Is Ringo Starr a Good Drummer?
Although numerous reports have been circulated on this subject, Ringo Starr has always been regarded as a very excellent drummer.
Rumors about supposed incompetence in Ringo’s drumming had started way earlier and had amplified in 1980 when John Lennon, shortly before his passing, released an interview with Playboy magazine.
During that interview, John praised Ringo’s talent: “…whatever that spark is in Ringo that we all know but can’t put our finger on… whether it is acting, drumming or singing I don’t know… there is something in him that is projectable and he would have surfaced with or without the Beatles. Ringo is a damn good drummer. He is not technically good, but I think Ringo’s drumming is underrated…“.
However, “not technically good” was highlighted by fans and critics way more than the praises and the myth of “untalented Ringo” spread.
To understand whether or not Ringo Starr was a good drummer, we have to keep in mind what Dave Grohl, frontman of Foo Fighters and former drummer of the legendary grunge band Nirvana, said about him: “Define ‘best drummer in the world’. Is it someone that’s technically proficient? Or is it someone that sits in the song with their own feel? Ringo was the king of feel.”
The instinctive nature of Ringo’s drumming is indeed a founding element in his style.
As he once explained at the Conan talk show, any time the Beatles sat in the studio for a new record, Ringo would go with the flow and play his rhythms and fills in such a spontaneous way, it was almost impossible for him to repeat the same drumming sequence a second time.
Ringo’s peculiar drumming style can also be attributed to his left-handed nature, suppressed by his mother during his childhood. Even though he played drums in a right-handed arrangement, his stronger left hand made his style a little different from conventional drummers.
Detractors, however, claim Ringo never had strong drumming chops and that his style was just too plain and simple.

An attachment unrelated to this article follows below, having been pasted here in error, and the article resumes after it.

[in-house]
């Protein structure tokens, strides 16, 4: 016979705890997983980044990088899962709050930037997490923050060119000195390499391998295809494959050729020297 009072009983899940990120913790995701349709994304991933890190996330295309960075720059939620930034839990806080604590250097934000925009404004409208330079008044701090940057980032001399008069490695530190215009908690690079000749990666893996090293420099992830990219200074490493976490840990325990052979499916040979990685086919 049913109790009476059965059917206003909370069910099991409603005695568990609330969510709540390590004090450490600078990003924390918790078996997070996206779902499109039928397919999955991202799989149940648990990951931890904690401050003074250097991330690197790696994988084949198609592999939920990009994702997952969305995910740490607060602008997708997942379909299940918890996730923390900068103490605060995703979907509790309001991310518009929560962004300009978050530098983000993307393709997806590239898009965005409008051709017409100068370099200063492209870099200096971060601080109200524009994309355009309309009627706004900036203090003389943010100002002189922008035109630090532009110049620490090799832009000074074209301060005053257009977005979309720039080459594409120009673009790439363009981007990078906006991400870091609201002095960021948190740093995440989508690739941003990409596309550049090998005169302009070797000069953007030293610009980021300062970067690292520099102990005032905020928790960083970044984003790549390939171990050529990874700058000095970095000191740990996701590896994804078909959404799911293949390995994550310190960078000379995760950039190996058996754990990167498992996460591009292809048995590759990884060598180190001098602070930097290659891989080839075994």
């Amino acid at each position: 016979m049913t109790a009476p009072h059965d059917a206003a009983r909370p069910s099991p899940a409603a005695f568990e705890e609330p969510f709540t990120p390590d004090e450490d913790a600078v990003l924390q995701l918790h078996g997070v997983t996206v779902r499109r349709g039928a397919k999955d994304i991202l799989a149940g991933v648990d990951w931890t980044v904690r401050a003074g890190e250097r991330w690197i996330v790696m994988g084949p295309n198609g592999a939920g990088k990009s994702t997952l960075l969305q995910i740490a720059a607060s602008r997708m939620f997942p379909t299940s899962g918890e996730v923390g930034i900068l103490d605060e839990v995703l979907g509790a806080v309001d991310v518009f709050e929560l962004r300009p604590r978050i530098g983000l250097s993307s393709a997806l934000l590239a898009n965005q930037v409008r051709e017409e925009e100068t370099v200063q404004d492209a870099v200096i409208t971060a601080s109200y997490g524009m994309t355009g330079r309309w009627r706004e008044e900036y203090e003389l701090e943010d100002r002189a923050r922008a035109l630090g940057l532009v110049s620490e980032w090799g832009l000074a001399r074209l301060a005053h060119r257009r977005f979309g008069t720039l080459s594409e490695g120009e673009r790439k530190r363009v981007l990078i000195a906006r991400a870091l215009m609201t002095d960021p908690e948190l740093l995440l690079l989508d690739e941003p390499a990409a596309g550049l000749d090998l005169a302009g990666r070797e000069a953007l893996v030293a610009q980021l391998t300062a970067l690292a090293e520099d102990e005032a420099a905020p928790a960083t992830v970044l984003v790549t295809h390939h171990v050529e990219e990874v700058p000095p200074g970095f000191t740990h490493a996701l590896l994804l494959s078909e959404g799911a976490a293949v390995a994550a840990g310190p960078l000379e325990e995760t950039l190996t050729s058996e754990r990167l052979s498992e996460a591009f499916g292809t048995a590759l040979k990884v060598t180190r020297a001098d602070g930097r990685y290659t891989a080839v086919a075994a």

Ringo Starr has never been an intrusive drummer. Quite the opposite, actually.
He is often seen as a positive example by professional drummers for his ability to add just the right amount of drums in a song, without overdoing it.
Going back to the words of David Grohl, Ringo is indeed the king of feel. He has a strong instinct for the songs he plays and instantly knows how to enrich them without exceeding.
During the first phase of the Beatles, in songs such as She Loves You, Ringo’s drumming is uncomplicated but effective. It adds motion and dynamics, even without interfering with the vocals and instruments.
If that doesn’t make it clear, consider the phrase “less is more.”
Changing music forever
Around 1965, the Beatles experienced a huge change in their musical approach. Rubber Soul was the first example of this shift, carried on an even deeper level with Sgt. Pepper’s Lonely Hearts Club Band.
In this album, there is a lot of exciting experimentation in terms of music production. With this release, the Beatles started testing sound effects, compressors, limiters, phasing, backward recording, different miking techniques, and new sonic solutions to capture the essence of Ringo’s drums.
The drumming itself changed drastically.
The slightly intrusive hi-hat of Eight Days A Week, for instance, was replaced by the introductory tom-tom of Sgt. Pepper’s Lonely Hearts Club Band, followed by a gentler tambourine in With a Little Help from My Friends.
In this album, we can also perceive Ringo’s natural swinging rhythm. Lucy In The Sky With Diamonds is a great example of this.
Ringo changed drumming in many ways.
One of which is the use of peculiar muffling techniques. He would use anything, from tea towels to cigarette packets, to attenuate and obtain a sound that could fit the song.
He was also one of the first drummers to tune their kits down, in opposition to the jazz standards.
A strong legacy
Ringo’s drums were of inspiration for many artists throughout the last few decades.
For instance, Bestie Boys’ 1989 The Sound Of Science contains a sample of Ringo’s drumming in The End.
In 2004, producer Danger Mouse released a mash-up album that contained samples from The White Album in conjunction with the a cappella version of Jay-Z’s The Black Album. In this fusion experiment, Ringo’s drums emerge as one of the most distinctive elements.
Rock band The Chemical Brothers also took inspiration from Ringo for their songs Setting Sun and Let Forever Be, where the beat is highly influenced by the drumming in Tomorrow Never Knows.
Ringo’s influence, moreover, didn’t stop with the end of the Beatles. Most of his works as a soloist highlight his funky approaches to the drums. To get a few examples, have a listen to Back Off Boogaloo or Oh My My.
Ringo Starr was a member of the most successful band in rock history. The Beatles sold millions and millions of records, made music that changed people’s lives, and then broke up when they were at their peak.
Ringo Starr might not be the best drummer of all time, especially from a flashy point of view. However, what Lennon stated in that 1980 interview with Playboy is true: Ringo is a natural talent, who can make perfect use of his “animal instinct”.
His non-intrusive approach to songs and his “going with the flow” should be considered precious teachings by any drummer.
Don’t forget, “less is more”.